Who knew Cinderella was such a confident go-getter?
In playwright Douglas Carter Beane’s contemporary update of Richard Rodgers’ and Oscar Hammerstein’s 1957 TV musical, Cinderella may still be a bedraggled floor-scrubber who’s constantly put upon by a stepmother for whom cruelty is sport and by stepsisters who have no tact. But she’s a self-starter with a yen for kindness and social justice. And she knows her value. When Cinderella catches the prince’s eye, she leaves little to chance, including her famous glass slipper.
Cinderella’s intentionality and relatable attitude are among the striking elements of director Mark Brokaw’s Tony-winning revival, which opened Tuesday for a weeklong run at Minneapolis’ Orpheum Theatre. The lush score is conducted sweetly by Valerie Gebert with a sweeping sense of romance. The music vividly guides our feelings from loneliness (“In My Own Little Corner”) to peppy hope (“The Prince Is Giving a Ball”).
The action takes place in set designer Anna Louizos’ seamlessly shifting worlds of the forest, court environs and the drab home where our future princess toils.
But in attitude and carriage, Ella, as she is sometimes called, looks like a college student who has been slumming for a summer. Embodied with a dancer’s lightness by Paige Faure, she’s not freighted with the drudgery of her daily life. She has her own inner light and does not need Venetian glass slippers or designer William Ivey Long’s breathtaking gown to shine (even though she kills in both).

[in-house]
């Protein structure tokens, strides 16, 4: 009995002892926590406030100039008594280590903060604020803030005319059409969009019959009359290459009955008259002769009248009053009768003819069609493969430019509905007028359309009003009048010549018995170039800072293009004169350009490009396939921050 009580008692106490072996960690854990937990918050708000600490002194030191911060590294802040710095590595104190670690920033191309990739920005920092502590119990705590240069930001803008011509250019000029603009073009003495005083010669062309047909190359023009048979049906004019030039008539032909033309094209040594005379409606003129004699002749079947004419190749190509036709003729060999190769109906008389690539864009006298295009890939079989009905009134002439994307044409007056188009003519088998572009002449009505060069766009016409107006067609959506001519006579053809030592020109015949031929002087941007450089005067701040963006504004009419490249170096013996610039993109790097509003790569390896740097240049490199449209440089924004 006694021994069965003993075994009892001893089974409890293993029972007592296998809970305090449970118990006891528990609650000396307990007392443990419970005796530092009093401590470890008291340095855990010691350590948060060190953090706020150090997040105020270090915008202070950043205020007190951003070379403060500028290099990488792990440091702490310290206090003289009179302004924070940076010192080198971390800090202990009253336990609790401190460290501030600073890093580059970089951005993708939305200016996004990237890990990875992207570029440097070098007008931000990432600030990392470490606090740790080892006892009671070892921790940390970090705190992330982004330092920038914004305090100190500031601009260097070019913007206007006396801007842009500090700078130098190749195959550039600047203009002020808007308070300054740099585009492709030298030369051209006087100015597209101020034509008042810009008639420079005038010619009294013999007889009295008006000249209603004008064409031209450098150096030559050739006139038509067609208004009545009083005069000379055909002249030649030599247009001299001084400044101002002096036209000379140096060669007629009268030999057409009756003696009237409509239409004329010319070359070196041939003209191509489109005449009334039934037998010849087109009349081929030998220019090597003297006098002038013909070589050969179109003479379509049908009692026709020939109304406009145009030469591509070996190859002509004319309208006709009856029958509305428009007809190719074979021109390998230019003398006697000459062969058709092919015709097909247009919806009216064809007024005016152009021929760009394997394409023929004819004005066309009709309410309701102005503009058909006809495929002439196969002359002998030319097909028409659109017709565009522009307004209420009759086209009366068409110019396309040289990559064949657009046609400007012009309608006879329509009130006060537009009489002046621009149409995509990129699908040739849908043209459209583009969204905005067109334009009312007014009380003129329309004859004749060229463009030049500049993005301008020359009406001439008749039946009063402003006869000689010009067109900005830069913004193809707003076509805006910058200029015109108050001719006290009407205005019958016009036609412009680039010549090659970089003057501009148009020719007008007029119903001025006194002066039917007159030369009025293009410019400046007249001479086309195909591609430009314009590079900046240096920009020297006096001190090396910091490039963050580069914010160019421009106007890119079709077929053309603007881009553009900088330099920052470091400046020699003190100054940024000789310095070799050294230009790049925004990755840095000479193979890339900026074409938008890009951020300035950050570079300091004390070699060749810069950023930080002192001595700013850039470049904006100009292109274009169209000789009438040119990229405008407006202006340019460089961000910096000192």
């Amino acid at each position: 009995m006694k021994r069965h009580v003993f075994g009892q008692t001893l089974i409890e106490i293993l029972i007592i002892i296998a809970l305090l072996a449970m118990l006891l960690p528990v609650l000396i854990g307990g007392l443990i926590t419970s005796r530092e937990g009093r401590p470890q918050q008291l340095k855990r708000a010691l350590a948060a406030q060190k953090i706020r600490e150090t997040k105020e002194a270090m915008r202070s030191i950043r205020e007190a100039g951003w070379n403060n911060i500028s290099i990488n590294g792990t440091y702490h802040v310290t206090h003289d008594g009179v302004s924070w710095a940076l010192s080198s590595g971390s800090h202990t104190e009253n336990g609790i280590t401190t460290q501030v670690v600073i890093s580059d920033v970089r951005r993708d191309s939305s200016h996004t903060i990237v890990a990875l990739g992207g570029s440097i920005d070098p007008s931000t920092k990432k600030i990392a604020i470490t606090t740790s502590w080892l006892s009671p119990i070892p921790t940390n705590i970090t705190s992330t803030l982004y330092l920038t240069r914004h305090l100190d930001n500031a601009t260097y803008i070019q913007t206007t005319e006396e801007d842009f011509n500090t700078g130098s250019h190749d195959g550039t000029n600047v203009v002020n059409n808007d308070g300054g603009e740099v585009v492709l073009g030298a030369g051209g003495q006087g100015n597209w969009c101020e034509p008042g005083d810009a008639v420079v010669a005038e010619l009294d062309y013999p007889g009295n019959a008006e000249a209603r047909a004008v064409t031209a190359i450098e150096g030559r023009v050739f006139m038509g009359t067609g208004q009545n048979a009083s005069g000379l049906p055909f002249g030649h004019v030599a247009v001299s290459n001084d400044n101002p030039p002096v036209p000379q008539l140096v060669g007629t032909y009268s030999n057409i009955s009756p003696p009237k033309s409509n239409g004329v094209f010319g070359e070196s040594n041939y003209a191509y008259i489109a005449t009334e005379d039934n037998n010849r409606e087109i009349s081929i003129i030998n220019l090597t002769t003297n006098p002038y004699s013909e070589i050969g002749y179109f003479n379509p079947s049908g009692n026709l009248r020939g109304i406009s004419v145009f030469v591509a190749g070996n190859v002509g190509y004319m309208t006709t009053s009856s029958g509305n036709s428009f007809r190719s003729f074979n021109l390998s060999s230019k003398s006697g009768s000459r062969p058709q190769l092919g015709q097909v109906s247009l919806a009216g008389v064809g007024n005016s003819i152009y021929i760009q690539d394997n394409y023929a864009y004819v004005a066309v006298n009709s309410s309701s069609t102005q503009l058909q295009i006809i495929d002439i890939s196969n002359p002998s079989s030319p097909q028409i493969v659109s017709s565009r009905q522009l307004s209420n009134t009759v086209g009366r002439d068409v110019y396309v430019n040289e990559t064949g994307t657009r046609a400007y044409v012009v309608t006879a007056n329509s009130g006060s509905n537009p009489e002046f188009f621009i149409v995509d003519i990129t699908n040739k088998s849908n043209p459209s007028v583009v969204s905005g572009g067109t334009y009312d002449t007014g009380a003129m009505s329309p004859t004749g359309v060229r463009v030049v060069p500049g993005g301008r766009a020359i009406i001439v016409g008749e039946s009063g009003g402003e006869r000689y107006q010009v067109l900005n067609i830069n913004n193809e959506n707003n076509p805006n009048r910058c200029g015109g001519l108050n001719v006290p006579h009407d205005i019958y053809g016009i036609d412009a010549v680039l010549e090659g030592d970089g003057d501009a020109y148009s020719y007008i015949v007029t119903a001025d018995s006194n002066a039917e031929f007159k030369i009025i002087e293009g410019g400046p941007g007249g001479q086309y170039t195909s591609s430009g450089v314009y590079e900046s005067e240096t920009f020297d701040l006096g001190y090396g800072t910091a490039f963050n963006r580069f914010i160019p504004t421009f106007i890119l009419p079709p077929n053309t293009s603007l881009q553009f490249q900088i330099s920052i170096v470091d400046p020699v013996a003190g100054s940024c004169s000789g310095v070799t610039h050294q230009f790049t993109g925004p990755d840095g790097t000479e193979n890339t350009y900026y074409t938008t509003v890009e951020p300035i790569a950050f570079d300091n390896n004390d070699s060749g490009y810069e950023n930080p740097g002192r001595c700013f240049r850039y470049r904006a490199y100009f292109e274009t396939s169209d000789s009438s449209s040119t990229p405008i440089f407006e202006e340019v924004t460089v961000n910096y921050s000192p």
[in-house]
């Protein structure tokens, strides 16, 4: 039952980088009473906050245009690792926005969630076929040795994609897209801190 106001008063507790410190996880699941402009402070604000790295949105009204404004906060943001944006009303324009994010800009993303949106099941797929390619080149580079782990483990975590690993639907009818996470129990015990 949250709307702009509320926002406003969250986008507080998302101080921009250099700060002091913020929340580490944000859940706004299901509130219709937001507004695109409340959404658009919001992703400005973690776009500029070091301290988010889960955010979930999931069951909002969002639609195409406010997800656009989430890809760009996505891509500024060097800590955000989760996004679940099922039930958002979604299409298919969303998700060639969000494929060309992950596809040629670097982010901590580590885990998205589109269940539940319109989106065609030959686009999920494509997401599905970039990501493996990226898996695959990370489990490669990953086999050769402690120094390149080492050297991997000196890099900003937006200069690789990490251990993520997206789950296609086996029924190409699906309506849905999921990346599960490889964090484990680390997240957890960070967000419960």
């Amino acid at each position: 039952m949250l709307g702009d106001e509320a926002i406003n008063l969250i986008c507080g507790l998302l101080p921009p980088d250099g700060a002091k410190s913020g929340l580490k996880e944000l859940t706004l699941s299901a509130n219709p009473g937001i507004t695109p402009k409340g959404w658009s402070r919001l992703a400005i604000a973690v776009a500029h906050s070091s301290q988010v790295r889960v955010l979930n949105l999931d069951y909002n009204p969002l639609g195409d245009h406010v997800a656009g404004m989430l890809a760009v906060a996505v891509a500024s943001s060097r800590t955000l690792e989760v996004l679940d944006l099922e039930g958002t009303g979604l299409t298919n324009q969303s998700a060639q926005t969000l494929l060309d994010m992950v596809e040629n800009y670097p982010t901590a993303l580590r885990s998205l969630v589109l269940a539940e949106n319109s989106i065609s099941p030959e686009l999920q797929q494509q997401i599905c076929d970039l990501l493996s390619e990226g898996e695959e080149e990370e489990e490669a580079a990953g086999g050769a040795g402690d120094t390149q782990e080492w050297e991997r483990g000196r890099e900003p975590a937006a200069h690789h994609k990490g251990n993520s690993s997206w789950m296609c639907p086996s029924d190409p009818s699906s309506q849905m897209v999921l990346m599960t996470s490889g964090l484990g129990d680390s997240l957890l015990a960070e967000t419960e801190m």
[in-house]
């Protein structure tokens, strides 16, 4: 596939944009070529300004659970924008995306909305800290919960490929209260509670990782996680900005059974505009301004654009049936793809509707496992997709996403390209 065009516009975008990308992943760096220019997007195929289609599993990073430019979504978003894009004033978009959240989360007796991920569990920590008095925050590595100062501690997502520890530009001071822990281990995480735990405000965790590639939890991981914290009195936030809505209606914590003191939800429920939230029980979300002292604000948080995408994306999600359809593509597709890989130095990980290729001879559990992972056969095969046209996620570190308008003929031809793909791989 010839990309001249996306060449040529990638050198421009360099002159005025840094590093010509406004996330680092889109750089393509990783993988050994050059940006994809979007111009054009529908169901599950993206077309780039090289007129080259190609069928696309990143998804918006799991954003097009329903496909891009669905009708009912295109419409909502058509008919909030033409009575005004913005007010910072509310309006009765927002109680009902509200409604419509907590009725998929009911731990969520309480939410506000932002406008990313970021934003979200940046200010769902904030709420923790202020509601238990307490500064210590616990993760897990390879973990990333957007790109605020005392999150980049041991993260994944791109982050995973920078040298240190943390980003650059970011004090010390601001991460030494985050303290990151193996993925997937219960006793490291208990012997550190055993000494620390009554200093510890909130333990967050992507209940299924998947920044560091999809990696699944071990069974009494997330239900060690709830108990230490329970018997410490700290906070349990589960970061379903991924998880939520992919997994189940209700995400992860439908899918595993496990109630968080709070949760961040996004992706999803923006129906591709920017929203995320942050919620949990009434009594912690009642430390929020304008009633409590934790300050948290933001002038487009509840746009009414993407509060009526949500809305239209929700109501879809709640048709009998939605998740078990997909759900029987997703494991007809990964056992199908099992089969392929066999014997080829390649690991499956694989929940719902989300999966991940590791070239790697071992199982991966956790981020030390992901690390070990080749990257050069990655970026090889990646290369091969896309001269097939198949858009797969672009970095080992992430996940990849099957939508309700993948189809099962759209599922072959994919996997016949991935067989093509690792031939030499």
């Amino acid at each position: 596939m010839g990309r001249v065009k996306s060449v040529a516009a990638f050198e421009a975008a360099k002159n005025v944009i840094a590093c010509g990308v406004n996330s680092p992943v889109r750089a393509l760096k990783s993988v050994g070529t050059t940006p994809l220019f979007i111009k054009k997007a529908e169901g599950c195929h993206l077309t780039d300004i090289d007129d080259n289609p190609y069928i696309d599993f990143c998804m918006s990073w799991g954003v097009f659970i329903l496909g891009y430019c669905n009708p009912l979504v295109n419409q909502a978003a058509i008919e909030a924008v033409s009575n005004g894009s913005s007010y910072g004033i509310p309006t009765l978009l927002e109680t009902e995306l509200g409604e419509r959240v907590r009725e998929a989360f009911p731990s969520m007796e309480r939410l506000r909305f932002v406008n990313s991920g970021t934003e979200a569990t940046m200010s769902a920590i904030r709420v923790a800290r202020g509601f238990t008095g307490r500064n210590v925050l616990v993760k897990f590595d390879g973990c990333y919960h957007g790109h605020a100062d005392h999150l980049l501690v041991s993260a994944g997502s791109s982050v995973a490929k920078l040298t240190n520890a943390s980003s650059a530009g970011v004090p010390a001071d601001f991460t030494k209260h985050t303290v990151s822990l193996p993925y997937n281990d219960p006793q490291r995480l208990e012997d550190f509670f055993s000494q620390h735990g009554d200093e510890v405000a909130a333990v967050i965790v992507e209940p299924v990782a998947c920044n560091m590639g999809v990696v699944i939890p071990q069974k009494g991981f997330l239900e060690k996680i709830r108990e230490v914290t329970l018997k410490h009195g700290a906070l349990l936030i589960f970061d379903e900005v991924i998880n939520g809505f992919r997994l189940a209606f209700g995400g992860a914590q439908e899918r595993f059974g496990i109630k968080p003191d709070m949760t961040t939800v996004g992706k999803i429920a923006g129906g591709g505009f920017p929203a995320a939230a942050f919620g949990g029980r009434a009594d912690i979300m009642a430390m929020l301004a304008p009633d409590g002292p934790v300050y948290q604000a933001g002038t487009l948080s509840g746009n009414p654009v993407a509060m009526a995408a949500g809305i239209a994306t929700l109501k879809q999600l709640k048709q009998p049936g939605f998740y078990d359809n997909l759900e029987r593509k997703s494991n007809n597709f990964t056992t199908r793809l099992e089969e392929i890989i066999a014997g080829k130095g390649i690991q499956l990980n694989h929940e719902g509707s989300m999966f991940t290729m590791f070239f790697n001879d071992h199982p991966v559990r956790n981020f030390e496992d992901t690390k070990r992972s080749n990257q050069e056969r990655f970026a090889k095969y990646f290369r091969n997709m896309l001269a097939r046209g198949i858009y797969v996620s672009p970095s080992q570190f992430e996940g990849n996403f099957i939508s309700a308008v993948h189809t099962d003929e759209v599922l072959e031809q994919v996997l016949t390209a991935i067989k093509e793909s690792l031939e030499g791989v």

Beane’s book, which offers several surprising twists, grounds the tale in social unrest. The young prince (Andy Huntington Jones) may be a brave slayer of dragons — when we meet him, he’s tangling with a preying mantis-like beast — but he’s out of his depth when it comes to governing. The policies of his regent Sebastian (Blake Hammond) have roiled the kingdom, and dreamy revolutionary Jean-Michel (Will Blum) is agitating to overthrow the unjust order. Sebastian suggests having a ball to divert the public as he leads a prince who is uncertain of himself (“Me, Who Am I?”).
Director Brokaw supplies the froufrou and folderol customary for a Broadway fairy tale, and the production is lavish, even if scaled down from its New York incarnation. Long’s costumes are a show unto themselves. Cinderella’s stepfamily — Beth Glover as mother Madame, and Kaitlyn Davidson and Aymee Garcia as the sisters — don eye-popping cotton-candy gowns. Fairy godmother Marie (Liz McCartney) flies in with all the color of a Siamese fighting fish.
That color is matched by the company’s vocal prowess. Faure and Jones, who have good chemistry, were pitch-perfect Tuesday as their melded voices on “Ten Minutes Ago” filled the theater with romance.
Metaphors abound in Beane’s update, in which the prince needs to break from his protector. And the person to help him has neither title nor property, just a clear head, a crystalline voice and a heart of gold. Oh, and she’s also good at sweeping away rubbish.